“Well, yes, actually! My brother want to make videos and we did for a long time and then he wanted to get into more acting. In my first workshop I found an agent and luckily they were a very good agent. At that time I wasn’t thinking that I wanted to be an actor. I was nine and a half years old. And then i really started to love it and now that I’m actually in it I’m very glad I managed to get these roles when I was young.”

He has a great many hobbies, among them art – he’s known for sketching his co-stars. Have these other interests helped him to connect with characters?

“Actually a lot of characters that I’ve played have been into art and things like that so I’ve been able to relate to them and a lot of the characters I play are pretty similar to me in the way they think and act.”

His acting work has taken in both film and television. I ask if he’s found them very different, and if he has a preference.

“I like both of them a lot,” he says. “I worked on Iron Fist and that was a really, really cool set. It wasn’t like I connected with the cast and crew the same way I have on set for The Dark where I was there for the entire shoot and they became like a second family. But Iron Fist and other shows like that were still a lot of fun to work on. Especially Iron Fist... I loved Daredevil so I was really excited to work on that and it made it really fun to be on the set. They were doing some crazy stuff! I am in awe of the Marvel way of producing their shows. It’s incredible.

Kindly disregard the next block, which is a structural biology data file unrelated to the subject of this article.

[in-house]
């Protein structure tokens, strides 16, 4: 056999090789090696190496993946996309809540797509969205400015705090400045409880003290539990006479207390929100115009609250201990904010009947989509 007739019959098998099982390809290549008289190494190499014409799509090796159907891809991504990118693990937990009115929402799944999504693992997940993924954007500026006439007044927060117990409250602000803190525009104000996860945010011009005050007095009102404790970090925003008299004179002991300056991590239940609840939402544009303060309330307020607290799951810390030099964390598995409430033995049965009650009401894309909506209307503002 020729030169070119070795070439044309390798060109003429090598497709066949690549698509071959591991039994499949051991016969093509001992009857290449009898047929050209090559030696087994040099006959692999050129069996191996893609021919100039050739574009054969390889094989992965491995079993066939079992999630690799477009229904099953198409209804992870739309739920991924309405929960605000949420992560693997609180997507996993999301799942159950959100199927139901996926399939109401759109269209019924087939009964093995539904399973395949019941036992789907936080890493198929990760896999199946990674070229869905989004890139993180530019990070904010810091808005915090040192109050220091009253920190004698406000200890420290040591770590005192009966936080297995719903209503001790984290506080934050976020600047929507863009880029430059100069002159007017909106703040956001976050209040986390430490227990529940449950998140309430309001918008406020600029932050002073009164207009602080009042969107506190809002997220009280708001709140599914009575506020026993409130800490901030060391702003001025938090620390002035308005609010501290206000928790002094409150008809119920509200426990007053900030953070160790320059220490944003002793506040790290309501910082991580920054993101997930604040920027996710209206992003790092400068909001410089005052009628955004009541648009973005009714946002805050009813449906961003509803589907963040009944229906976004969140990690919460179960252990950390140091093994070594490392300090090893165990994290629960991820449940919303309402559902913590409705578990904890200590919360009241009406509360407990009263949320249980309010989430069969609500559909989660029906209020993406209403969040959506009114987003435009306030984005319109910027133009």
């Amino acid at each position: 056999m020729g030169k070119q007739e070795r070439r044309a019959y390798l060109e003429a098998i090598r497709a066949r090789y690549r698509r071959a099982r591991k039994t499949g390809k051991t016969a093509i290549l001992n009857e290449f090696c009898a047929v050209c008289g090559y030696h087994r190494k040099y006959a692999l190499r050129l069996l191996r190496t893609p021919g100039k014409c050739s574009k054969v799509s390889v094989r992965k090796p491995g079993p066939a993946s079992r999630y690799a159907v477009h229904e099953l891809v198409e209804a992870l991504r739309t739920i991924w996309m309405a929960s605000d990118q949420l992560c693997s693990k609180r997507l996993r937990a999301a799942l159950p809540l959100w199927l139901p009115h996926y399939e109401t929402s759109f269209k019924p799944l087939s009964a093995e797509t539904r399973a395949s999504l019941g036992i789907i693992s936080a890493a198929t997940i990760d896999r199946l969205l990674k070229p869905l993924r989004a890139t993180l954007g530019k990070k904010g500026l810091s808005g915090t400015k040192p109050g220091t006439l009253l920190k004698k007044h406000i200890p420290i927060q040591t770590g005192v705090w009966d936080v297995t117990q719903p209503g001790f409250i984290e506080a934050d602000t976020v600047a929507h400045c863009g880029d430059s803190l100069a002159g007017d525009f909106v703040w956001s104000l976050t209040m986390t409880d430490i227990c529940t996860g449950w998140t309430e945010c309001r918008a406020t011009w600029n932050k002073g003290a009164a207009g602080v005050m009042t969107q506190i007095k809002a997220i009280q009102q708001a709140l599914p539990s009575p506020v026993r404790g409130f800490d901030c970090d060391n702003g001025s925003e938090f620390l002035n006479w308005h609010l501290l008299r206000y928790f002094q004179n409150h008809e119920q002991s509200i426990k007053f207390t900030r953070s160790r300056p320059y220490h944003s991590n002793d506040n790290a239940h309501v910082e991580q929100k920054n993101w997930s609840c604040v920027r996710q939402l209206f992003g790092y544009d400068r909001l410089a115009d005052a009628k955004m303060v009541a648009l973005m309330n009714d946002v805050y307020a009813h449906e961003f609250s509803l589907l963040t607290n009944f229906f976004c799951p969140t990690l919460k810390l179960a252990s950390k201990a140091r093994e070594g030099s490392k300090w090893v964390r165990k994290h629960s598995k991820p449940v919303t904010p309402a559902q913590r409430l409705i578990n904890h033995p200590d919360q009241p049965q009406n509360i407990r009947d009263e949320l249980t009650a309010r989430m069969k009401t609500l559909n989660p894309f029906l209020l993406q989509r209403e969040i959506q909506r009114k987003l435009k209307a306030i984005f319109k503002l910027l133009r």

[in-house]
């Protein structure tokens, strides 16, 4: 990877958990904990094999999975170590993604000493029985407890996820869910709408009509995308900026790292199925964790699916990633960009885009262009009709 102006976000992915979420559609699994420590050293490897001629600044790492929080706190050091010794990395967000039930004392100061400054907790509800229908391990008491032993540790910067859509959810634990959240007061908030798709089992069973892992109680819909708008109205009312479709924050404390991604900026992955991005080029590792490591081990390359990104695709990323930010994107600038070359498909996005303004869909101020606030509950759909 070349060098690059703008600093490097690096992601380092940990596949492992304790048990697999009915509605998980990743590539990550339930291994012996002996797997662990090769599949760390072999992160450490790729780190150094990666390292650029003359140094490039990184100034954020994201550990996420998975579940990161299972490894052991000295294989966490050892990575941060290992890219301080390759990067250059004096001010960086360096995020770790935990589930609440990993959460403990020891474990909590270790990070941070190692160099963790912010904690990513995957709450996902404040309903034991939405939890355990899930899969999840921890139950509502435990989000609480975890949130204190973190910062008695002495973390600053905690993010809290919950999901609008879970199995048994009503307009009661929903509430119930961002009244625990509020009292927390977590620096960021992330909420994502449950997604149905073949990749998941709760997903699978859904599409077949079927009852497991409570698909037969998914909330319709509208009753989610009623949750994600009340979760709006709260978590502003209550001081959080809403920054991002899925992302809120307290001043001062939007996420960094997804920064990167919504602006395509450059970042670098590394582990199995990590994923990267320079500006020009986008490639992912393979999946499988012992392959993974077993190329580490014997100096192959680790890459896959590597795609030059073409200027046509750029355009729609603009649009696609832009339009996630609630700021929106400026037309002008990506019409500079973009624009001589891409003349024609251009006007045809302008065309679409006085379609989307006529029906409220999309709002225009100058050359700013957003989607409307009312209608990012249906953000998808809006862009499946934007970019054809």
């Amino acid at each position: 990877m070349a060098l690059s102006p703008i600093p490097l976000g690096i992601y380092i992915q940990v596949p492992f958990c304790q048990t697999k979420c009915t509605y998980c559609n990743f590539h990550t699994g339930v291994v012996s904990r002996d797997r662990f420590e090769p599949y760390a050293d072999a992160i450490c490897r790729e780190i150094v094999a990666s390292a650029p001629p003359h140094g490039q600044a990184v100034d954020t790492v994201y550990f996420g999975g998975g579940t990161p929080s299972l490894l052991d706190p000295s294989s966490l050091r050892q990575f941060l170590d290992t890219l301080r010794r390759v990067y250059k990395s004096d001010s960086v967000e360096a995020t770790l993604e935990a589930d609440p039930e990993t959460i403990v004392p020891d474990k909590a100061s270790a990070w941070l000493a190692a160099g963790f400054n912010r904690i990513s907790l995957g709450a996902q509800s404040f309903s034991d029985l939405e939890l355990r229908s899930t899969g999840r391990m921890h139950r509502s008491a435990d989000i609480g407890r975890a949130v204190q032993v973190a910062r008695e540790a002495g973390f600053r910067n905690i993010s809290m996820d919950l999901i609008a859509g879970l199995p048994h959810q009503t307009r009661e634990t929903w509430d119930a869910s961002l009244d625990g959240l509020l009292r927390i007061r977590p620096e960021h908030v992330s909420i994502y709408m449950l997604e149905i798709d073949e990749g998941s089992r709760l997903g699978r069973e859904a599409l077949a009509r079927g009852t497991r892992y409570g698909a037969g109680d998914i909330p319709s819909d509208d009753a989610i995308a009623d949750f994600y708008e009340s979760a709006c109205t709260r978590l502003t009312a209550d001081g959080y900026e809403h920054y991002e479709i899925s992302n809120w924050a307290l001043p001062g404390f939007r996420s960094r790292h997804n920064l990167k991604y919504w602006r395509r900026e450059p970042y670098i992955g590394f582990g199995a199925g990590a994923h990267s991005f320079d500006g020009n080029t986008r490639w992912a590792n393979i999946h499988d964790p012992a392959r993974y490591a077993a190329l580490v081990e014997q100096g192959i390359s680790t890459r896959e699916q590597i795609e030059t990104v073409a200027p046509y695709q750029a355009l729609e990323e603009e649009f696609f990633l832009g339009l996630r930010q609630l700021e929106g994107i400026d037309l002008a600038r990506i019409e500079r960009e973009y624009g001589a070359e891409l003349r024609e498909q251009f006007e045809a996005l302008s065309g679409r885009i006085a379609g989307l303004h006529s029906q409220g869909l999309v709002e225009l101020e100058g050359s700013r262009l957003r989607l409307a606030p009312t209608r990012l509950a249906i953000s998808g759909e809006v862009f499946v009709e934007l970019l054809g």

“Underground was another of my favourite shows and I actually got some really cool moments to show a lot of depth in my character in Underground.”

The Dark poster
The Dark poster

Has working with so many different actors helped him to develop his way of working?

“It has, in a way. i haven’t really adopted any of their techniques but it’s been really fun to work with like Bryan Cranston, who’s one of my favourite actors. I worked with him for a couple of weeks on Trumbo. And just being around those people was really nice – I got to meet them and learn how actual stars are.”

What has evidently impressed him most has been the humility of some of these stars. As well as making them nice to be around, it’s a quality that he feels is helpful to an actor – and he has a humble approach to his future career.

“If someone hires me I’ll be glad to work for them!” he laughs. “I don’t really have any plans. There are certain things that I would love to do. I’d like to be on a comedic TV show because I love comedy. i still love working on dramatic movies. Pretty much everything I’ve worked on has been really good.”

So he does he having anything else – apart from the recently announced Ralphie The Movie – in the pipeline?

“Other than the Dark, no – but that’s as far as acting goes. In March of next year I’m going to work on an archaeological site... It’s a site that used to be a Roman fortress so that’s really cool because I used to love Roman history and I’ve read a bunch of books about it. i don’t know, it always seemed kind of separate from reality, but then I didn’t realise how much was left... it’s kind of surreal. I really love things like that.”

Affable as he is, he doesn’t want to give people the hard sell on the Dark, but it’s plain that he’s thrilled that it’s now screening to a wide audience.

“It’s probably the work that I’m most proud of as far as acting goes. When I heard I’d got the role I was really excited because playing a blind character with so much depth and room to create a backstory was amazing for me... I was nervous to see it because when I read the script I loved it, but I’m really proud of it. I’m glad people like it.”